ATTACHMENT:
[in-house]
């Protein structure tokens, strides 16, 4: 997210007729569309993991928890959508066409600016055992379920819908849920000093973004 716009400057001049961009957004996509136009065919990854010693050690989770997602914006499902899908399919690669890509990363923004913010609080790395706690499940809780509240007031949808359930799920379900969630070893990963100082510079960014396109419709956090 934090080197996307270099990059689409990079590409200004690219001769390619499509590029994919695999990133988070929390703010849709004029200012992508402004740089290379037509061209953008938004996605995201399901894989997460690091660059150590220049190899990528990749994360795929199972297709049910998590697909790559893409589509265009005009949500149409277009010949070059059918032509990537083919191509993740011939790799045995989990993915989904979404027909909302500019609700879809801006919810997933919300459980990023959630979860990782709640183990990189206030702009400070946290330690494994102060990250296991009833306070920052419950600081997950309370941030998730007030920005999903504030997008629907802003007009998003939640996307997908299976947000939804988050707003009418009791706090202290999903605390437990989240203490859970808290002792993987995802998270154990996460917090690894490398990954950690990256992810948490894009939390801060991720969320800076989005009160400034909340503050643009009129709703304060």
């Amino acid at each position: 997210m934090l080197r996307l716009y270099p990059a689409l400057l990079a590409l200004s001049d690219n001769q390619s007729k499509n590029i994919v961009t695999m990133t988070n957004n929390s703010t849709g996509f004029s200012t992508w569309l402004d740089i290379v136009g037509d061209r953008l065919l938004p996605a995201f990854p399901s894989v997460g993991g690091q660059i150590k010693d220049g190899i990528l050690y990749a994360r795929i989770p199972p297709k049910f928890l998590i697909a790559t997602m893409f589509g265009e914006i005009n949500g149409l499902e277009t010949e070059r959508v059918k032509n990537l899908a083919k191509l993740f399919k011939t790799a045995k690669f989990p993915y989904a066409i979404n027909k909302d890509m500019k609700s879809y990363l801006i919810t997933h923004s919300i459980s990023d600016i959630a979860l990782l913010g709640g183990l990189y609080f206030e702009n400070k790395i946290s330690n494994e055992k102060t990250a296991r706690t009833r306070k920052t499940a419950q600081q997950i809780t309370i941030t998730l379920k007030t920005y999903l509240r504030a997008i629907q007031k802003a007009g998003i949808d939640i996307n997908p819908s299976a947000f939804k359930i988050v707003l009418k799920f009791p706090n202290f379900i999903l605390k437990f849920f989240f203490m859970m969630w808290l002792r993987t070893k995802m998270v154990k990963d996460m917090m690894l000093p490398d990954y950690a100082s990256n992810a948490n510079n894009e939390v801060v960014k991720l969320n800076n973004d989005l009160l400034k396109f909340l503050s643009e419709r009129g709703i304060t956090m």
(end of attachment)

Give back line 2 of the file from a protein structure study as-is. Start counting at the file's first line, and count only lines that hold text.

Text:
């Protein structure tokens, strides 16, 4: 997210007729569309993991928890959508066409600016055992379920819908849920000093973004 716009400057001049961009957004996509136009065919990854010693050690989770997602914006499902899908399919690669890509990363923004913010609080790395706690499940809780509240007031949808359930799920379900969630070893990963100082510079960014396109419709956090 934090080197996307270099990059689409990079590409200004690219001769390619499509590029994919695999990133988070929390703010849709004029200012992508402004740089290379037509061209953008938004996605995201399901894989997460690091660059150590220049190899990528990749994360795929199972297709049910998590697909790559893409589509265009005009949500149409277009010949070059059918032509990537083919191509993740011939790799045995989990993915989904979404027909909302500019609700879809801006919810997933919300459980990023959630979860990782709640183990990189206030702009400070946290330690494994102060990250296991009833306070920052419950600081997950309370941030998730007030920005999903504030997008629907802003007009998003939640996307997908299976947000939804988050707003009418009791706090202290999903605390437990989240203490859970808290002792993987995802998270154990996460917090690894490398990954950690990256992810948490894009939390801060991720969320800076989005009160400034909340503050643009009129709703304060």